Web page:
One in 5 Monash IVF patients choose genetic testing of embryos during IVF to select the best embryo and increase their chance of a successful pregnancy. We call our embryo testing program EmbryoScreen.
What is genetic testing in IVF?
Genetic screening of embryos in IVF is known as pre-implantation genetic screening (PGS). Embryos are tested before being implanted to detect issues with chromosomes or genes.
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Normal human cells (embryonic cells) contain 46 chromosomes in 23 pairs – 23 chromosomes from each parent. If the egg or sperm has an extra or missing chromosome, the embryo created will have the same error. This can lead to genetic issues including Down syndrome.
Why do we test embryos?
Embryos may look ‘normal’ under the lab microscope, but even those that grow to blastocyst stage (day 5-6) might not have the right number of chromosomes. Genetic testing of embryos during IVF can help:
- couples suffering recurrent miscarriage
- women over 35
- couples with a family history of chromosomal disorders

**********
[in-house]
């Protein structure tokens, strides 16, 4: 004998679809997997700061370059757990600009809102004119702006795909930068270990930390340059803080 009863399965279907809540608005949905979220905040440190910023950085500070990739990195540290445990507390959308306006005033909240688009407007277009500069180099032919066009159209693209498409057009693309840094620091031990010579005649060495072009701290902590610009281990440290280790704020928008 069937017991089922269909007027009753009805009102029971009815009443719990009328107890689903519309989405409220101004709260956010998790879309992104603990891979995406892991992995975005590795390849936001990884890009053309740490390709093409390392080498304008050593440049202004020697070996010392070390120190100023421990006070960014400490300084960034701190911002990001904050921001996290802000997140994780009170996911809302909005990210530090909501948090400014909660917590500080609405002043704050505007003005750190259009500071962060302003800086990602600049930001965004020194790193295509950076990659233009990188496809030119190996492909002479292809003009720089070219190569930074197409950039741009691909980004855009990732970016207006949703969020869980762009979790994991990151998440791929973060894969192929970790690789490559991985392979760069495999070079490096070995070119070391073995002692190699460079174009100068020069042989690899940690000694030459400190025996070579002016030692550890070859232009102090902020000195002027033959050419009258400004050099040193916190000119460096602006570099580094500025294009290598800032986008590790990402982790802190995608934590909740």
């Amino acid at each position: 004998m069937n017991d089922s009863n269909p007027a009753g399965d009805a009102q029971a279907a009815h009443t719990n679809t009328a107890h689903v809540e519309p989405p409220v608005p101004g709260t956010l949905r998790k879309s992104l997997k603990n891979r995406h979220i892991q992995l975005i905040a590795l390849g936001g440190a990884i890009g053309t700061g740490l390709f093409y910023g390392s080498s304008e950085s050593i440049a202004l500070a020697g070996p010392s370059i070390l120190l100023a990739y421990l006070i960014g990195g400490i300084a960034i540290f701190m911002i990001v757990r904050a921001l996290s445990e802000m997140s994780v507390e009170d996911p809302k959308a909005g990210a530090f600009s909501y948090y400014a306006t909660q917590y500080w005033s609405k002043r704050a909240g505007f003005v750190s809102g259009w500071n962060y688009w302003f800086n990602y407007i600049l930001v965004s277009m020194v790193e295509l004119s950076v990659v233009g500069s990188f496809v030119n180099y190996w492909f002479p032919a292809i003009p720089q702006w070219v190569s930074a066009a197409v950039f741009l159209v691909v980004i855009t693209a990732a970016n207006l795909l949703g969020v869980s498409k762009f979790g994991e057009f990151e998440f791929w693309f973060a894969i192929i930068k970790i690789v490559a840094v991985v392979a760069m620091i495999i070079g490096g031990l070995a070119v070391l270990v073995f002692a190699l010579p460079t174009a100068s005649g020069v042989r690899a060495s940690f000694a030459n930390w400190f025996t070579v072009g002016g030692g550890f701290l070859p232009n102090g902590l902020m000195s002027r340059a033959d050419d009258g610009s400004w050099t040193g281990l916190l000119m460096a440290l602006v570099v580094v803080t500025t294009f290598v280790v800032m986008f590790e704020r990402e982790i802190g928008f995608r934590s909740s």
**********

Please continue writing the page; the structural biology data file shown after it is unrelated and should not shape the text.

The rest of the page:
- if you’ve had unsuccessful IVF cycles.
Screening lets us handpick healthy embryos. Only embryos with the potential to result in a healthy baby are transferred, so the number of treatment cycles needed for a successful ongoing pregnancy can be significantly reduced.
Types of testing
Embryo or blastomere biopsy
This is the most common embryo testing method. We carefully remove some blastomeres (embryonic cells) on day 5 of embryo development to test.
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While we do the genetic testing, the embryos are frozen and kept in storage. When the best embryos are identified, they’re used in a frozen IVF cycle. The remaining viable embryos stay frozen for future use.
How are the cells analysed?
EmbryoScreen is based on cutting-edge Next Generation Sequencing (NGS) technology, the global standard in genetic sequencing. It’s faster and more accurate than any other DNA technology.
After the biopsy where the embryonic cells are removed, the sample is transferred to a small test tube. We use a technique called Whole Genome Amplification to make millions of copies of the embryonic DNA.
This DNA is then fragmented (broken up) and hundreds of thousands of these small embryonic DNA fragments are sequenced (analysed) at the same time. We use specialised software to compare each fragment against the human genome (the standard map of human genes).
We can identify extra chromosomes (trisomy) or a missing chromosome (monosomy).